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  12. Your art is very appropriate for me today. I've been reading the racism that's coming out about the Trayvon Martin case. It makes me so sad that there is so much hate which is combined with ignorant righteousness. I just don't know how we can change people who believe they are always right even when the evidence is overwhelming not in their favor.

    I don't understand what is so threatening about women controlling their own bodies or young black men walking down the street with a bag of skittles.

    Your flying bunny is beautiful.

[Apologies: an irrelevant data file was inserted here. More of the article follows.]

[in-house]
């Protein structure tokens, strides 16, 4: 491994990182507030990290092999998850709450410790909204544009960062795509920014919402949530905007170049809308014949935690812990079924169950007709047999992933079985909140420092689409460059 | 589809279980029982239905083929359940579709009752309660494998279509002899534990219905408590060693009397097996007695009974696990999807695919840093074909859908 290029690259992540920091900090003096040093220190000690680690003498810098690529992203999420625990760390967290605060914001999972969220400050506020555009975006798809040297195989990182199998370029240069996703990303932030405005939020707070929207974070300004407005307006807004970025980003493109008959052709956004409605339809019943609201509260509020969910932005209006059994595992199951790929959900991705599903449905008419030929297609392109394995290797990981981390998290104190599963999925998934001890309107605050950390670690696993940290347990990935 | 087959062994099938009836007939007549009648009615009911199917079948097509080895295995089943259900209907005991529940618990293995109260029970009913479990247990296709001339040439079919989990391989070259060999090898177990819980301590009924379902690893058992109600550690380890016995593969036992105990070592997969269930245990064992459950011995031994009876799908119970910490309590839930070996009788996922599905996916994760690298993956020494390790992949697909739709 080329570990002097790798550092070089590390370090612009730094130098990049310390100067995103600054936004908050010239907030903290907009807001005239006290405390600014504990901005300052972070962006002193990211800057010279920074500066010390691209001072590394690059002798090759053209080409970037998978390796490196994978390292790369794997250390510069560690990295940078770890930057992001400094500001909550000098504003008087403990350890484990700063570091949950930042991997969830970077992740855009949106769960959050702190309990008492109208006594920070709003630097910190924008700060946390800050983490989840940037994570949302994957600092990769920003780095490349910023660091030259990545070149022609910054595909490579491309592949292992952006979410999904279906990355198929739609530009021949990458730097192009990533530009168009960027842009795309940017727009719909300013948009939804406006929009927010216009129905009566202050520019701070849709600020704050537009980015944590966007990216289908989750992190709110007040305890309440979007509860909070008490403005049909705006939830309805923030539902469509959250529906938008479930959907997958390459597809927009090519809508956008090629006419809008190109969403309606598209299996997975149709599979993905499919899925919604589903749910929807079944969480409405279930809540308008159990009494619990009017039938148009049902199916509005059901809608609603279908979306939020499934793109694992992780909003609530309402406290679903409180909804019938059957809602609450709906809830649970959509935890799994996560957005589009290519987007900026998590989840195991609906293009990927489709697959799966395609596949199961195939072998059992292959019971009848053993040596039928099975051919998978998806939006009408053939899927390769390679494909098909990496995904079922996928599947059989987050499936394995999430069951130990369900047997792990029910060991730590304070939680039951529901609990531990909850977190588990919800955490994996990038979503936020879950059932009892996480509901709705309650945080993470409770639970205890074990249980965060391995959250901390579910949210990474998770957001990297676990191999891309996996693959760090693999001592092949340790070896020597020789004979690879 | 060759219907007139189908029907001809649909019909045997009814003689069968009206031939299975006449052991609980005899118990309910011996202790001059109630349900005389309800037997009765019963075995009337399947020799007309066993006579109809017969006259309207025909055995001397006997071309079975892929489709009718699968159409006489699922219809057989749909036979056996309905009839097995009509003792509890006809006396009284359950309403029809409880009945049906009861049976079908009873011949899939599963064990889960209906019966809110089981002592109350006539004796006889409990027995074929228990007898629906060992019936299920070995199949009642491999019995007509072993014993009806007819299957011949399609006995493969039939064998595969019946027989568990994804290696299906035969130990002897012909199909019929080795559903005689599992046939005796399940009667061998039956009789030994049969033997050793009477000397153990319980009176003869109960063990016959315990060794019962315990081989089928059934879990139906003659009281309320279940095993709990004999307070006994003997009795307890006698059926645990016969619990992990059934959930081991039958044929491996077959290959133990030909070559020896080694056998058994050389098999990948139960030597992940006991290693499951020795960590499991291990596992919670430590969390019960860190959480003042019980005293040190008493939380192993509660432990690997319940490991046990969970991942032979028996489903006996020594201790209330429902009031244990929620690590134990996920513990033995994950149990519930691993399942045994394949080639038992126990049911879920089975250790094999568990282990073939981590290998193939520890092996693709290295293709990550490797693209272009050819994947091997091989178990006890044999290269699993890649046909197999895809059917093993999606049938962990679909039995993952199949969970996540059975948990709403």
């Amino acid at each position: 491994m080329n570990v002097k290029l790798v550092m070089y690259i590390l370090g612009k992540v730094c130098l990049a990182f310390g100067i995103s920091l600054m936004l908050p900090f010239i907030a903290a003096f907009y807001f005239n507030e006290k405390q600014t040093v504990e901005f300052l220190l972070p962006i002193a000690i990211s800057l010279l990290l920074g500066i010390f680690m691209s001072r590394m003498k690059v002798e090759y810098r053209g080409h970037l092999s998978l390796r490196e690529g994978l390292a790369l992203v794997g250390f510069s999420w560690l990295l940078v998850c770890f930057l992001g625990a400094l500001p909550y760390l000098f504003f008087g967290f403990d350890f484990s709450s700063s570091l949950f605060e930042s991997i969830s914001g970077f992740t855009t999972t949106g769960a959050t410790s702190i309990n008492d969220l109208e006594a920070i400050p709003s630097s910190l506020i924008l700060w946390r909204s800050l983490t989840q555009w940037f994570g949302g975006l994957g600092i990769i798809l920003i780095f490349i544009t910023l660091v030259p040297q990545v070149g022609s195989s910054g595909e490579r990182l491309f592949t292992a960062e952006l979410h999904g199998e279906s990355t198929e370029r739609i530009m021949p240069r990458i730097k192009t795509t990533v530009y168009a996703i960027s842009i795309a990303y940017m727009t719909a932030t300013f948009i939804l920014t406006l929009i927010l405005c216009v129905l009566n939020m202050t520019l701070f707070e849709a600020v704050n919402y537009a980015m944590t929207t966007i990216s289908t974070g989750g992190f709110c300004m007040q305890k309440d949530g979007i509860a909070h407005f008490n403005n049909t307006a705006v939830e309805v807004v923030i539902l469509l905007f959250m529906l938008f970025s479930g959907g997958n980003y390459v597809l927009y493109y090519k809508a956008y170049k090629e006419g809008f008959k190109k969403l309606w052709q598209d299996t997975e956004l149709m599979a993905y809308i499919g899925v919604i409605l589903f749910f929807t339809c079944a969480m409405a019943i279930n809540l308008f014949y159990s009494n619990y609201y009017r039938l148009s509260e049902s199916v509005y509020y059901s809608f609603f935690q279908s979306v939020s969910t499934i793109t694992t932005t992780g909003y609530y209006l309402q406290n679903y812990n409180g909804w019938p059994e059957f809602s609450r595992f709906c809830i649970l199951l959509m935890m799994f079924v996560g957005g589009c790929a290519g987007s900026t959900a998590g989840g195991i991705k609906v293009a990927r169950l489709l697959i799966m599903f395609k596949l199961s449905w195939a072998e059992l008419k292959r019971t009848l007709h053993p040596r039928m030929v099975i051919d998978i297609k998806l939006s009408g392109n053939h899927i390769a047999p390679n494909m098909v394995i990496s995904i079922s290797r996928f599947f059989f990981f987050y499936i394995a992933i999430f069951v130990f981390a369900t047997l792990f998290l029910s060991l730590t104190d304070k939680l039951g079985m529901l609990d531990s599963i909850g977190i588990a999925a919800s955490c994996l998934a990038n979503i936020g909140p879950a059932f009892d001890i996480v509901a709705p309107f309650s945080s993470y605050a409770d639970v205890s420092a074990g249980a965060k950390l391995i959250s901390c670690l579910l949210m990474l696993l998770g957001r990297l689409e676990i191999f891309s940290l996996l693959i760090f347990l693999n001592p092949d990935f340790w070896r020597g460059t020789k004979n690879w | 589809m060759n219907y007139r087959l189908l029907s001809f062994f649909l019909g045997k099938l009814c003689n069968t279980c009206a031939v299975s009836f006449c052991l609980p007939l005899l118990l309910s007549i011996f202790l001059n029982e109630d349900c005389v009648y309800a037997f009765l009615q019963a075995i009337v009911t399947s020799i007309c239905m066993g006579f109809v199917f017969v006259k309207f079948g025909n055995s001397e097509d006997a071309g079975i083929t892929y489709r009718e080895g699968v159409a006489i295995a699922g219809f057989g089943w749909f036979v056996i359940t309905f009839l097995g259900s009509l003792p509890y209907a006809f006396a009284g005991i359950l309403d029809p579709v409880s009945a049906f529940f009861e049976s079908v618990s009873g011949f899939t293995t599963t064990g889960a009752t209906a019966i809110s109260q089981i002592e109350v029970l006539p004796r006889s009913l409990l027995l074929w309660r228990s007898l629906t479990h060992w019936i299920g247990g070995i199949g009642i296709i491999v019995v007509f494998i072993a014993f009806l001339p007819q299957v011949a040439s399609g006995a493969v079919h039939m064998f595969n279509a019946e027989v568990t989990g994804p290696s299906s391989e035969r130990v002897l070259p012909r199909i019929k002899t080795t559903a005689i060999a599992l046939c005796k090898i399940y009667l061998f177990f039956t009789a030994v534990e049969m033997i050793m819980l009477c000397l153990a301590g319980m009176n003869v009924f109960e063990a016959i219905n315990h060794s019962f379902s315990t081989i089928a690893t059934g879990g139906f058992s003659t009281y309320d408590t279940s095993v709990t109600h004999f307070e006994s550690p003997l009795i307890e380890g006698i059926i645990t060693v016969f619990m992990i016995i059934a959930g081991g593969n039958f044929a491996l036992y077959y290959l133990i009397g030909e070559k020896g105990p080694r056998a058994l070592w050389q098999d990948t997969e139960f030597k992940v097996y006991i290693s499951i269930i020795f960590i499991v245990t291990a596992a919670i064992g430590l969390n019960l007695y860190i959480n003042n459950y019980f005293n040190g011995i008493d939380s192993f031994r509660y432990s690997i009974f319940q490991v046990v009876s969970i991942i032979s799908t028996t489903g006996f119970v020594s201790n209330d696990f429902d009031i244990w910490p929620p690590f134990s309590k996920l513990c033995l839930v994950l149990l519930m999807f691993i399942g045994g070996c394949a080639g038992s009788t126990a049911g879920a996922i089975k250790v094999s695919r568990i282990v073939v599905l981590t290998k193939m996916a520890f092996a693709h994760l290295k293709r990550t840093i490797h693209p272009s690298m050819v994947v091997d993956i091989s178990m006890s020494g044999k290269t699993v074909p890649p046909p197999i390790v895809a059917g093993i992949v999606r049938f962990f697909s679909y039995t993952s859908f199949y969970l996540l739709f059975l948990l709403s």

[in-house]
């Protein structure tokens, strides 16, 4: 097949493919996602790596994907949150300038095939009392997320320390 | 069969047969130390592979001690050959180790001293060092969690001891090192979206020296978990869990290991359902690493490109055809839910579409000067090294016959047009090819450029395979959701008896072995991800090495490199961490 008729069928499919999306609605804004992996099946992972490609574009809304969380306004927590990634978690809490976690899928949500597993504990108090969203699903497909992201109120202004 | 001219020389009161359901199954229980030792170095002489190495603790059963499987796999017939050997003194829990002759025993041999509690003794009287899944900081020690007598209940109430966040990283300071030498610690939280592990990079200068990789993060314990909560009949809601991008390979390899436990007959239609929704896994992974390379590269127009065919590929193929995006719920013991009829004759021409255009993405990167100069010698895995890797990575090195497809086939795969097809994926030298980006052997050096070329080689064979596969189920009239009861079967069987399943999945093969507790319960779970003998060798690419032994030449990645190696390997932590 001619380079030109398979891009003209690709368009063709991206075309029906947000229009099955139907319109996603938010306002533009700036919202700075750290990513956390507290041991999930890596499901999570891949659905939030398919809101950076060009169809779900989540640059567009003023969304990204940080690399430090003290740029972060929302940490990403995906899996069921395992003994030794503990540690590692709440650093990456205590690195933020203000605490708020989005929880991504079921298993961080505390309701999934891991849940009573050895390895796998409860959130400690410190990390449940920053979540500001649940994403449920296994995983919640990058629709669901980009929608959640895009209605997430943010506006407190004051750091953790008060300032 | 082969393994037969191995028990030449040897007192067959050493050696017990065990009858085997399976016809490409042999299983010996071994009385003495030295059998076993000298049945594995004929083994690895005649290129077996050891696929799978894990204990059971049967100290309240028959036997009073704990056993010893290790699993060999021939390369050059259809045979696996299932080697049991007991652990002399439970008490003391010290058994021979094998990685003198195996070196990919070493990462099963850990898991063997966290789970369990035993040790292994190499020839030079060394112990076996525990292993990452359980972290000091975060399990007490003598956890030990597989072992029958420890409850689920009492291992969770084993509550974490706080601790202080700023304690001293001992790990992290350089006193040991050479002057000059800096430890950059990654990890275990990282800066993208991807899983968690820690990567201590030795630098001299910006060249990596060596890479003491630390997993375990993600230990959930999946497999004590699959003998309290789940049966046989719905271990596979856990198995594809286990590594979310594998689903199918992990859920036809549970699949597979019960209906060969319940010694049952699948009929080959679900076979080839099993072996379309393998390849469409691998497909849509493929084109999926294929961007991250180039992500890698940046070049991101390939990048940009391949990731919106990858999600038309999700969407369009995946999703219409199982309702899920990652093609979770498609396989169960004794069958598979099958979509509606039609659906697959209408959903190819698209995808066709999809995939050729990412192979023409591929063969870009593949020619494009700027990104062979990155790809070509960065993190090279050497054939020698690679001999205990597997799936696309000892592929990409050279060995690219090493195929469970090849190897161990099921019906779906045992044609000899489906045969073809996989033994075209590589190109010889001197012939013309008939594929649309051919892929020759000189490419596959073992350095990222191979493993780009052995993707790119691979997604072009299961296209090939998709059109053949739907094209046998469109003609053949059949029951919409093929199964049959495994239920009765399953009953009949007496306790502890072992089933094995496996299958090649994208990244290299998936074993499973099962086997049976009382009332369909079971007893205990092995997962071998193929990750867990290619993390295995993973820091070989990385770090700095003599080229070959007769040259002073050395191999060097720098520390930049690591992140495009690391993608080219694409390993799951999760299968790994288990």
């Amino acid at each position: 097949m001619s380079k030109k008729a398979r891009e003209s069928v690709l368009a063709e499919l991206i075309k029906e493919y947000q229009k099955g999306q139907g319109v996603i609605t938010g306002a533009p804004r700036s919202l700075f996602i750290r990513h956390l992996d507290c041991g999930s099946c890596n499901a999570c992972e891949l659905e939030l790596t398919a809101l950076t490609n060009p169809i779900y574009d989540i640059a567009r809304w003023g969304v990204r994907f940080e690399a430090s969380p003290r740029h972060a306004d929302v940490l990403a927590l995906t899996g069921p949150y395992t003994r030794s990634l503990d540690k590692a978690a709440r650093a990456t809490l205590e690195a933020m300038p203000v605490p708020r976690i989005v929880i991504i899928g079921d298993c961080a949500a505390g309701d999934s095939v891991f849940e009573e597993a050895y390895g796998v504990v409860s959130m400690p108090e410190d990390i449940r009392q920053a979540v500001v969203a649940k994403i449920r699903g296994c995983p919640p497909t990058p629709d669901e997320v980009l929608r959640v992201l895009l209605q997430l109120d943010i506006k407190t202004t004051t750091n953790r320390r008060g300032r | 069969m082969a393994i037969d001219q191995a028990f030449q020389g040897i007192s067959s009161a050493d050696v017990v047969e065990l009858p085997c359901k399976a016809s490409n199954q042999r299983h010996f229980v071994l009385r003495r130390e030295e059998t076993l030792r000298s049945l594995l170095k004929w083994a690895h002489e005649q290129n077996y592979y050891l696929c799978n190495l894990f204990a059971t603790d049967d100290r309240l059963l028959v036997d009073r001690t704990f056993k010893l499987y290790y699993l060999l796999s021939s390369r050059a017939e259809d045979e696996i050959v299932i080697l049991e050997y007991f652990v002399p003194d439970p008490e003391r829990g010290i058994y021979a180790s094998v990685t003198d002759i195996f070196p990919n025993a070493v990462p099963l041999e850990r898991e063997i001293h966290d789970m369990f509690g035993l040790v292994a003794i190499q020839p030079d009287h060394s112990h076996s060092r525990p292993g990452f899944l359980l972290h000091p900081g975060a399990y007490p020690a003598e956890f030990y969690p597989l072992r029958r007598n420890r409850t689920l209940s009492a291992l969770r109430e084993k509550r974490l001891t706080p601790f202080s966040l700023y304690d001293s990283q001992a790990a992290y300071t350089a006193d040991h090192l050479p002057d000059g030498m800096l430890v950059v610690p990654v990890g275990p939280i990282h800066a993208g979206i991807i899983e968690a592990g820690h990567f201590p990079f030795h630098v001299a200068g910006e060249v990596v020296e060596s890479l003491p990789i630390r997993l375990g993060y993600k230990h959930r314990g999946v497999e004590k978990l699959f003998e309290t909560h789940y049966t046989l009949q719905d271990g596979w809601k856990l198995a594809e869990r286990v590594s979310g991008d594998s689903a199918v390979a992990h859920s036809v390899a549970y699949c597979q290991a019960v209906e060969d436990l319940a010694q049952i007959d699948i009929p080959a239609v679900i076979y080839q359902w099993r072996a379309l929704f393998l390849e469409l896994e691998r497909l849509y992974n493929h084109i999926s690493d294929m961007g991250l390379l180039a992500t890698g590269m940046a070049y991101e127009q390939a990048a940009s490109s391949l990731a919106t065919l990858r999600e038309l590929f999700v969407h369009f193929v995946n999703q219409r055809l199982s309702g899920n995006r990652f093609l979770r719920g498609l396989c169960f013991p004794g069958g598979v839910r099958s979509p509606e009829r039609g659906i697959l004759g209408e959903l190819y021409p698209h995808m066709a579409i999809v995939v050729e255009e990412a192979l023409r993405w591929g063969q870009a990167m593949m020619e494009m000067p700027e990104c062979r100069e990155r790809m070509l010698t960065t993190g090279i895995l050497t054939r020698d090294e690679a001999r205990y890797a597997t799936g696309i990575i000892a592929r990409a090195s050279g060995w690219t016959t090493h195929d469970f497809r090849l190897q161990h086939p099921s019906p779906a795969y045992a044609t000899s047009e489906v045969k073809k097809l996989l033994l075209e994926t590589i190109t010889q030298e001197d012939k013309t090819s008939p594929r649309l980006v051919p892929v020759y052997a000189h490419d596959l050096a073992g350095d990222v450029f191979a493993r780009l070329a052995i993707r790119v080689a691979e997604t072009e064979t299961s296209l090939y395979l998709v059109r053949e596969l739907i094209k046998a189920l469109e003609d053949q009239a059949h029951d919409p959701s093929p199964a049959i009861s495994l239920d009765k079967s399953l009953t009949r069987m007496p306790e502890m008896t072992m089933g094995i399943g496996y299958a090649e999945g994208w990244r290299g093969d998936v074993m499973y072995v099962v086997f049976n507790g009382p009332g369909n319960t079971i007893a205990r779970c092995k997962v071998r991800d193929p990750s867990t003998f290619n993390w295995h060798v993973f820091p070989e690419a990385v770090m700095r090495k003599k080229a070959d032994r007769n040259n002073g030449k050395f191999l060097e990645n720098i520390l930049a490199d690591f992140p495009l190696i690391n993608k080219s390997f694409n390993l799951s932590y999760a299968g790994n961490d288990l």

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  13. Carol M23.3.12

    I rarely follow posts to "come see" but I am really glad that I responded to your invitation. First, because I love your bunny and his perception of reality and second, because I love the way you think!

    You asked "Is it all right that one group’s morality carries the day for all groups? "

    What a great question and one that is not being asked loudly enough in public places.

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  14. WOW - a stunning piece, and lots and lots of things to think about ... Thanks for making me think!
    I totally agree that your flying rabbit (maybe it's a fairy dressed up as a rabbit?) is the prettiest quilt I've seen by you till now. It is sweet - in a very satisfying way (hope this makes sense ..). Is it a favourite of yours? Or will it become a favourite?

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  15. Your artwork has such lovely texture - and a wonderful composition.